Alexandra Pierce’s first job experience came on Juneau’s docks, where she helped visitors onto buses as a dock representative for local tourism operations. In her new post, as the City and Borough of Juneau’s tourism manager, she will help chart a path forward for the industry, which is projected to bring millions of people — and dollars — to the capital city in the coming years.
The role, which is newly created, was a recommendation from the Visitor Industry Task Force, formed by Mayor Beth Weldon.
In July, members of the city Assembly agreed to move forward with the process of seeking a full-time tourism manager, and Pierce was appointed late last month.
Pierce, who is currently the planning manager for CBJ’s Community Development Department, officially steps into the role later this month. According to city officials, she will be paid $120,182.40 a year for her work.
In the last few years, Pierce has touched on aspects of tourism management through her work with CBJ. She served as staff to the Visitor Industry Task Force and managed the tourism-focused survey the city executed this summer. The results of which were shared with the City Assembly earlier this week.
“As the role was developing, I realized I was interested in it,” she told the Empire in an interview Monday. “My background is in long-term planning and I had moved away from that a little bit.”
She said she is excited to focus on new projects and use the experience she’s gained along the way as she tackles the new job.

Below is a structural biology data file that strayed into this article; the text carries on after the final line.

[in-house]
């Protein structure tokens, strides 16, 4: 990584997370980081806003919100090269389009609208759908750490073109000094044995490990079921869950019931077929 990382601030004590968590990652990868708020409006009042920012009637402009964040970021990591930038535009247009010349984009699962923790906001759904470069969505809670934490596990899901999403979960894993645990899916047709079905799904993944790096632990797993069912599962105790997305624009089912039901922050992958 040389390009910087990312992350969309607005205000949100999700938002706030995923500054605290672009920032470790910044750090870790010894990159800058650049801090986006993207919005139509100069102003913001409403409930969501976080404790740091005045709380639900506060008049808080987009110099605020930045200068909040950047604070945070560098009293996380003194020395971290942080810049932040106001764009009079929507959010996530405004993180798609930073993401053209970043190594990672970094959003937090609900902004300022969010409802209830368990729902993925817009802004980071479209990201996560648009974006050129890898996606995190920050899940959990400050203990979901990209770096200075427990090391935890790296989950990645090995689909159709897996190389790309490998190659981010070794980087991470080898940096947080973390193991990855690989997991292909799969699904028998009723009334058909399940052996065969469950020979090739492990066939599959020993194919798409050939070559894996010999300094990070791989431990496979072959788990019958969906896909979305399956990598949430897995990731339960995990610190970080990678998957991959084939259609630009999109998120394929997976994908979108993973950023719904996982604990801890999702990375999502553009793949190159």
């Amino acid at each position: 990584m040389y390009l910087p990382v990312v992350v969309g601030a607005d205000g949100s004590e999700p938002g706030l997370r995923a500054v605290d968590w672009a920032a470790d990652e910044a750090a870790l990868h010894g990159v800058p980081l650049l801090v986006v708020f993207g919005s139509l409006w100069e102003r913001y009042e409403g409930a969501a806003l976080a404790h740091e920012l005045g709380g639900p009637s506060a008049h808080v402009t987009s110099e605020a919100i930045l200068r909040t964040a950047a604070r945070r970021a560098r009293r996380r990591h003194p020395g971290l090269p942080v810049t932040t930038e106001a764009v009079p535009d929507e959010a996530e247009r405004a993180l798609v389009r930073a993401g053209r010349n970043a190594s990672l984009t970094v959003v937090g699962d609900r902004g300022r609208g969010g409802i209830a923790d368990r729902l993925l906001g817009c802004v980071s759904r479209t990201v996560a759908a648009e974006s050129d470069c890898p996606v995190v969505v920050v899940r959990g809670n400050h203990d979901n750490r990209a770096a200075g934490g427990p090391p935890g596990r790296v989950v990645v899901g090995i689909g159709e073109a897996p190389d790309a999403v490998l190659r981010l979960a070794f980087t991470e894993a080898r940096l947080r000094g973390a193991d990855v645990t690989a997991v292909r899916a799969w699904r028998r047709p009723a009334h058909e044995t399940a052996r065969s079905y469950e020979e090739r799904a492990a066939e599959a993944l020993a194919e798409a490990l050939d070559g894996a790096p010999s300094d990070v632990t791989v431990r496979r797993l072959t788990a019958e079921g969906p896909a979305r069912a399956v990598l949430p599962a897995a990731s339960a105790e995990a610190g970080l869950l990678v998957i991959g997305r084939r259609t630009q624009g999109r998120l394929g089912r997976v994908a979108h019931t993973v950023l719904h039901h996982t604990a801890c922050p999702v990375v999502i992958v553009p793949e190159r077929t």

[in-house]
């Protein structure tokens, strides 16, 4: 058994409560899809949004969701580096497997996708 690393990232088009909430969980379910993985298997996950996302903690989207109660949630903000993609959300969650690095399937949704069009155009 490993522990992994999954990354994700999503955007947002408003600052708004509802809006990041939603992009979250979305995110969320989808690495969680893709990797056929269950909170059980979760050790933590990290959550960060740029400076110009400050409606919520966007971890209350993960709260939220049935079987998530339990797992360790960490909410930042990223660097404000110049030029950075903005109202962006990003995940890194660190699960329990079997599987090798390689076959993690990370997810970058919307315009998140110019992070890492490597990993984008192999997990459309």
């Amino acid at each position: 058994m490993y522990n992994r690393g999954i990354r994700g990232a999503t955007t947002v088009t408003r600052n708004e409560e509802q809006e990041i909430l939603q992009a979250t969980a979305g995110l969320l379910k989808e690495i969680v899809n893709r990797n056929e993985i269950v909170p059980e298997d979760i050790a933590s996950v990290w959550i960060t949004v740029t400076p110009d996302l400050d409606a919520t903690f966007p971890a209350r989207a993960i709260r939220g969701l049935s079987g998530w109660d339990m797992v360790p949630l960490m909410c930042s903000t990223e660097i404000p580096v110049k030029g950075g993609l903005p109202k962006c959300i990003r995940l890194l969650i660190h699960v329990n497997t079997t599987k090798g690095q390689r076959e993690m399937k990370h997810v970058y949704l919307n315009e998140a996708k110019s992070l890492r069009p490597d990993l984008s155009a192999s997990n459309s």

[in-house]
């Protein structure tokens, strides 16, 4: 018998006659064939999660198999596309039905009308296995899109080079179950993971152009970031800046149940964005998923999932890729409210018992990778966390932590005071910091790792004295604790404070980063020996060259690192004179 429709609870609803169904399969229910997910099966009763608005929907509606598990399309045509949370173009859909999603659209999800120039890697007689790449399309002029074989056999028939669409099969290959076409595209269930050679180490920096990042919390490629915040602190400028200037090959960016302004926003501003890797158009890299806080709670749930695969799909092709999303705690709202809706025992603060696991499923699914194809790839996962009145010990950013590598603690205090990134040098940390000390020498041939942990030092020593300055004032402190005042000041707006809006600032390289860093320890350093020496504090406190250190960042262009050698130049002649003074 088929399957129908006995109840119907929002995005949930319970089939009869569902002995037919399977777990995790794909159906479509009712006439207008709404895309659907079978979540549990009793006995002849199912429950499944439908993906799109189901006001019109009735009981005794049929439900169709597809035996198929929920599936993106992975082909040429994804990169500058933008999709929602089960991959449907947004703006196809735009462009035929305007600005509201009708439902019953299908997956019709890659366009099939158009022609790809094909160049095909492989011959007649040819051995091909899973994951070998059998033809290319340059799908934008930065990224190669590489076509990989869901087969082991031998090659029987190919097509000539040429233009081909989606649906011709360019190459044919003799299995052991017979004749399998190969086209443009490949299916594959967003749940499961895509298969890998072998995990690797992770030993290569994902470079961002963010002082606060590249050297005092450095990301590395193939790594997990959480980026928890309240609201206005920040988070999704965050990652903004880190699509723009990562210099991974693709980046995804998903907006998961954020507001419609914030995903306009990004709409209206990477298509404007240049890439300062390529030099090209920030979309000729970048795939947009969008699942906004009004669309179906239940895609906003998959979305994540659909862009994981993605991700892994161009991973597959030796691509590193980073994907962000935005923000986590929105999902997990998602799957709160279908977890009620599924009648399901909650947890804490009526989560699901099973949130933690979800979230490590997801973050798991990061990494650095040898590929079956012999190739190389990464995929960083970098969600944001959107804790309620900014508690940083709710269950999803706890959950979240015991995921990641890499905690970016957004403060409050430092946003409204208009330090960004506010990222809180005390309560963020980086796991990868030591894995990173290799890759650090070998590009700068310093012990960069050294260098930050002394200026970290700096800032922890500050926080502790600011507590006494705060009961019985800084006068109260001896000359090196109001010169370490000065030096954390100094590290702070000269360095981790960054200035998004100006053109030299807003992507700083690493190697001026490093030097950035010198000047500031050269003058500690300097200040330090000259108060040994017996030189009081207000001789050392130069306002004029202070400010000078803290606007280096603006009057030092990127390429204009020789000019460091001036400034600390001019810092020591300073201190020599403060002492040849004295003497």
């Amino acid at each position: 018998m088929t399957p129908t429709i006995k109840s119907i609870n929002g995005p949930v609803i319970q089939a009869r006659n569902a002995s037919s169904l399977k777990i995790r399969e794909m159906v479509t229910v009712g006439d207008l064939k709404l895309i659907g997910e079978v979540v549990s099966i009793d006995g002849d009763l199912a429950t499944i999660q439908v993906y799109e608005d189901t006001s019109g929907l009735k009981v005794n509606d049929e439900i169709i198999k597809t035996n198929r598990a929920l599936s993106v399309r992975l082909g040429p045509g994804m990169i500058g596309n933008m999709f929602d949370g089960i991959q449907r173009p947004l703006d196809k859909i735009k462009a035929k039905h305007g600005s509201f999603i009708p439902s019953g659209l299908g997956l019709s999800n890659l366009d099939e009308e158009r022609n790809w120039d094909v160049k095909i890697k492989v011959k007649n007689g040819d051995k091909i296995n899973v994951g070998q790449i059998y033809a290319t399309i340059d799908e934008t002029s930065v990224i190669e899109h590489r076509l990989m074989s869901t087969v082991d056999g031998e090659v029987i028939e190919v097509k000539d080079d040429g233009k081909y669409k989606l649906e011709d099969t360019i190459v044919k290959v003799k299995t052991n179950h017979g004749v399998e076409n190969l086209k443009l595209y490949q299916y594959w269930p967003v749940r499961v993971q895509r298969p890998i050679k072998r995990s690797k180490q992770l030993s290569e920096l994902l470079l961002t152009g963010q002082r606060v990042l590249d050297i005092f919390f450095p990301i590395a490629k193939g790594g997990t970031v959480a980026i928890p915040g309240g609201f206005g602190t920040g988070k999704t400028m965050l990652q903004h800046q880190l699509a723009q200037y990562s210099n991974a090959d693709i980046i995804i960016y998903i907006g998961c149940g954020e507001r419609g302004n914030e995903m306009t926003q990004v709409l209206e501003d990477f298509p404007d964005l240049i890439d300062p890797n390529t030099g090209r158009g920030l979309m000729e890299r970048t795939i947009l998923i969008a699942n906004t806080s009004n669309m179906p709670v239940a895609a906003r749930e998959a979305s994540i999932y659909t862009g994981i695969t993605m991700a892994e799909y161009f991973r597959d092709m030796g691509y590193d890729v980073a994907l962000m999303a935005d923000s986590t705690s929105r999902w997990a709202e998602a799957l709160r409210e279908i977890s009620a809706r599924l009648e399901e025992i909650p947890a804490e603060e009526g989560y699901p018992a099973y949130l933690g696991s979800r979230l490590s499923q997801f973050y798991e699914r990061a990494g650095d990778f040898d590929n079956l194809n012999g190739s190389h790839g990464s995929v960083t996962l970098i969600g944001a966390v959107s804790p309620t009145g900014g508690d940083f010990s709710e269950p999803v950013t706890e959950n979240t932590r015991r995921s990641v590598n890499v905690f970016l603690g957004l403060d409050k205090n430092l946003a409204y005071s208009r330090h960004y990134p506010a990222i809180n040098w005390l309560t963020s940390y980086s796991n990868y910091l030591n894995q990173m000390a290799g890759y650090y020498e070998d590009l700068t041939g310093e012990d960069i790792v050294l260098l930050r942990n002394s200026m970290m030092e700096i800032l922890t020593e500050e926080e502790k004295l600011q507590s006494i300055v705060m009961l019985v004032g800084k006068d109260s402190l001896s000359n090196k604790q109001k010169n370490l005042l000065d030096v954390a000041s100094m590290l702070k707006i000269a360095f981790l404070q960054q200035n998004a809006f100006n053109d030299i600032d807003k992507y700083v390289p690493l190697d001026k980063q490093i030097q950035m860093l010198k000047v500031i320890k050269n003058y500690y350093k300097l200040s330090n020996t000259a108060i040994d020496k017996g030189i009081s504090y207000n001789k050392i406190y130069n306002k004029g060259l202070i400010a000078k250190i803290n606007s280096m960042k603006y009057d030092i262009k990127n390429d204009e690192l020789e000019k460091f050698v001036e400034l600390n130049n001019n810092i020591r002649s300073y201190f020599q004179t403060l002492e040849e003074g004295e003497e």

“I’m really excited about this role. In our master plan, we talked about moving from reactive to proactive. If I have an overarching goal, that’s it,” she said.
Pierce said that working through the Visitor Industry Task Force recommendations is at the top of her to-do list.
“The Assembly has decision points for issues upcoming now through July. That work will be a big part of my role,” she said.
Pierce said her work will include looking at marine passenger fee projects, capital improvement plans and helping to facilitate discussions around Norwegian Cruise Line’s plans to develop a dock at its waterfront property on Egan Drive.
Pierce said her work to date has led to relationships throughout the community, including those with people linked to tourism, economic development, and business organizations, and those relationships will be important going forward.
“I see this role as the public-facing piece of tourism management in Juneau and that means a good public process that involves input from all perspectives,” she said. “When we did the Visitor Industry Task Force and other public processes, we heard from the people who feel very strongly affected and those who use it as a livelihood and all those perspectives are valid and matter. I’m happy to talk with and hear the perspectives and will continue to develop those relationships.”
Pierce grew up in Juneau and had her first work experiences on Juneau’s docks. She also worked in a local gift shop before heading off to college at the University of British Columbia. She then earned an MBA from Norwich University in Vermont.
After a career that included consulting work in the tourism and parks and recreation space and working with the 2010 Olympic games in Vancouver, she returned to Juneau in 2016 to write a master plan for the city’s parks and recreation department.
Pierce said her work with the Olympic games was instructive on many levels. In that role, her team identified properties that could be used for the games and worked with property owners to secure use. Part of the negotiations often included making improvements before returning the property.
“It taught me a lot about community engagement and meeting diverging viewpoints and negotiations and how local governments can adapt and interface with outside large events,” she said.